‘Banksy in Paris’ rumour takes internet by storm

‘Banksy in Paris’ rumour takes internet by storm
“I like wine and baguette, does that mean I’m French?” A rumour that British artist Banksy had started a residence in Paris spread like wildfire on Monday. Photo: Banksy-Paris.com
French art-lovers and internet users came to life on Monday, after the intriguing appearance of two murals and a website, both bearing the hallmarks of none other than Banksy. Could the enigmatic British street artist be in Paris?

“Is Banksy in Paris?” was the question on the lips of many in France and beyond, on Monday, after the emergence of a new website and two murals in the French capital, both strongly resembling the work of the anonymous Brit.

The website Banksy-Paris.com went online on Sunday, and appears to indicate that Banksy has begun a month-long residency and project in the French capital, with a mural posted on December 1st, and another on December 2nd.

The layout of the site bears a striking resemblance to that of BanksyNY.com, set up to herald the secretive and controversial British artist’s much publicized month-long stay in New York in October.

The first mural (below), at Passage des Postes in the city’s 5th arrondissement, bears the tag line “I like wine and baguette, does that mean I’m French?”

The second, meanwhile, is on Rue Piémontési in the 18th arrondissement.

At 10.30 on Monday morning, French photographer David Chapelle broke the story on Twitter, posting the url of the website, along with the message “Someone just told me that Banksy is in Paris for a new exhibition.”

Within hours, the rumour had spread like wildfire among French and international art-enthusiasts and gossip-lovers alike, with some even accusing Chapelle himself of being behind a fake.

Brussels-based IT expert @Amaury noticed certain anomalies in the registration of the Banksy-Paris website, as well as discrepancies between it and its very similar BanksyNY counterpart.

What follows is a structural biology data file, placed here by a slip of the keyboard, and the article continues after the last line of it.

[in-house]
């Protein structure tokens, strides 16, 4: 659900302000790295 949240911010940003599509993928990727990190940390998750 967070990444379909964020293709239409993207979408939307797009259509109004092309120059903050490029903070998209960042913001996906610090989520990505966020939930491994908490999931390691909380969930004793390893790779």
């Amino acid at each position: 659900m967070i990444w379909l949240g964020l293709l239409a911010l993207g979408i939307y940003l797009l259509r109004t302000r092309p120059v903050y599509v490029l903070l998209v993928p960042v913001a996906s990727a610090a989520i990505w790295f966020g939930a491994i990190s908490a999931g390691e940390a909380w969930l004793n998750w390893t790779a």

On Monday afternoon, cultural magazine Les Inrocks claimed to have heard from Banksy’s agent that the website, murals, and project were all phoneys.

“He doesn’t have a project for the short-to-medium future,” the agent told InRocks.

Furthermore, PestControl – a clearing house used to authenticate works of art – also claimed the murals were fakes, after an inquiry initiated by news aggregator Storyful.

However, Chapelle subsequently claimed he had received an email from someone claiming to be Banksy’s agent.

“You’ve obviously seen that an agent of Banksy’s has made a denial. The problem is, I’m also Banksy’s agent and we’ve had no contact from InRocks,” said the email.

“It’s up to you to decide which agent is right! Anyway, I’m sending you this photo, a clue for tomorrow perhaps?”

Either way, despite firm denials and claims of forgery, the rumour continued to spread among excited Twitter users by Monday evening.

Whether unwilling to accept the whole thing is a clever publicity stunt by an ingenious fraudster, or perhaps hoping that this is the most elaborate project yet from the mysterious British street artist, for many, the question remains: “So, is Banksy in Paris?”

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